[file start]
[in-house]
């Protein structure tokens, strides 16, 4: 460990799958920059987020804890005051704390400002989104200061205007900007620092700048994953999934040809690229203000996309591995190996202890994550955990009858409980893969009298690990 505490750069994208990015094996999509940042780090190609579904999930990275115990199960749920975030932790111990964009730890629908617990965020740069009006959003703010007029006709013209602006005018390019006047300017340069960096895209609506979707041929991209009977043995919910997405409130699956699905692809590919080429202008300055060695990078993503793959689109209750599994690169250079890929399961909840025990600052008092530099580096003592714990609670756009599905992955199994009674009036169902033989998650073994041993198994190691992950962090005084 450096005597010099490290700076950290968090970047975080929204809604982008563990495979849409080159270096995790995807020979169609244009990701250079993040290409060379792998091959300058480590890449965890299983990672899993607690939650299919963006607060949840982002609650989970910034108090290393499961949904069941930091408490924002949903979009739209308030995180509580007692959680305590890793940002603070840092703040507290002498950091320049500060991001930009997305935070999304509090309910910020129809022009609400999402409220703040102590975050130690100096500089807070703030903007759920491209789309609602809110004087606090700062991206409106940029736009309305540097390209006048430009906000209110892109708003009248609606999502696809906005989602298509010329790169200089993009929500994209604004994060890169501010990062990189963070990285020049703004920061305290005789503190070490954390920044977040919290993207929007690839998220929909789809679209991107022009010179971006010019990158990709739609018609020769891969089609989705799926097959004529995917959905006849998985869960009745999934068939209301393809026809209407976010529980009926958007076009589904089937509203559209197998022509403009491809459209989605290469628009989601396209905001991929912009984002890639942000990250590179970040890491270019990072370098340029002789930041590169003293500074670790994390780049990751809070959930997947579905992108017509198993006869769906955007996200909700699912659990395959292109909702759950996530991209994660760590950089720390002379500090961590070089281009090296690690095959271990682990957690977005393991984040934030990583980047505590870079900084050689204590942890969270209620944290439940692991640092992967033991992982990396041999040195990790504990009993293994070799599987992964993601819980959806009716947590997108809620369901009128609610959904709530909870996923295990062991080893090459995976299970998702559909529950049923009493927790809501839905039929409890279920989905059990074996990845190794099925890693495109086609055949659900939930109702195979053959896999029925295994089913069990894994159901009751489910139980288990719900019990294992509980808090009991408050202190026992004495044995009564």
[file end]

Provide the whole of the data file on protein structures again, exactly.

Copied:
[in-house]
């Protein structure tokens, strides 16, 4: 460990799958920059987020804890005051704390400002989104200061205007900007620092700048994953999934040809690229203000996309591995190996202890994550955990009858409980893969009298690990 505490750069994208990015094996999509940042780090190609579904999930990275115990199960749920975030932790111990964009730890629908617990965020740069009006959003703010007029006709013209602006005018390019006047300017340069960096895209609506979707041929991209009977043995919910997405409130699956699905692809590919080429202008300055060695990078993503793959689109209750599994690169250079890929399961909840025990600052008092530099580096003592714990609670756009599905992955199994009674009036169902033989998650073994041993198994190691992950962090005084 450096005597010099490290700076950290968090970047975080929204809604982008563990495979849409080159270096995790995807020979169609244009990701250079993040290409060379792998091959300058480590890449965890299983990672899993607690939650299919963006607060949840982002609650989970910034108090290393499961949904069941930091408490924002949903979009739209308030995180509580007692959680305590890793940002603070840092703040507290002498950091320049500060991001930009997305935070999304509090309910910020129809022009609400999402409220703040102590975050130690100096500089807070703030903007759920491209789309609602809110004087606090700062991206409106940029736009309305540097390209006048430009906000209110892109708003009248609606999502696809906005989602298509010329790169200089993009929500994209604004994060890169501010990062990189963070990285020049703004920061305290005789503190070490954390920044977040919290993207929007690839998220929909789809679209991107022009010179971006010019990158990709739609018609020769891969089609989705799926097959004529995917959905006849998985869960009745999934068939209301393809026809209407976010529980009926958007076009589904089937509203559209197998022509403009491809459209989605290469628009989601396209905001991929912009984002890639942000990250590179970040890491270019990072370098340029002789930041590169003293500074670790994390780049990751809070959930997947579905992108017509198993006869769906955007996200909700699912659990395959292109909702759950996530991209994660760590950089720390002379500090961590070089281009090296690690095959271990682990957690977005393991984040934030990583980047505590870079900084050689204590942890969270209620944290439940692991640092992967033991992982990396041999040195990790504990009993293994070799599987992964993601819980959806009716947590997108809620369901009128609610959904709530909870996923295990062991080893090459995976299970998702559909529950049923009493927790809501839905039929409890279920989905059990074996990845190794099925890693495109086609055949659900939930109702195979053959896999029925295994089913069990894994159901009751489910139980288990719900019990294992509980808090009991408050202190026992004495044995009564």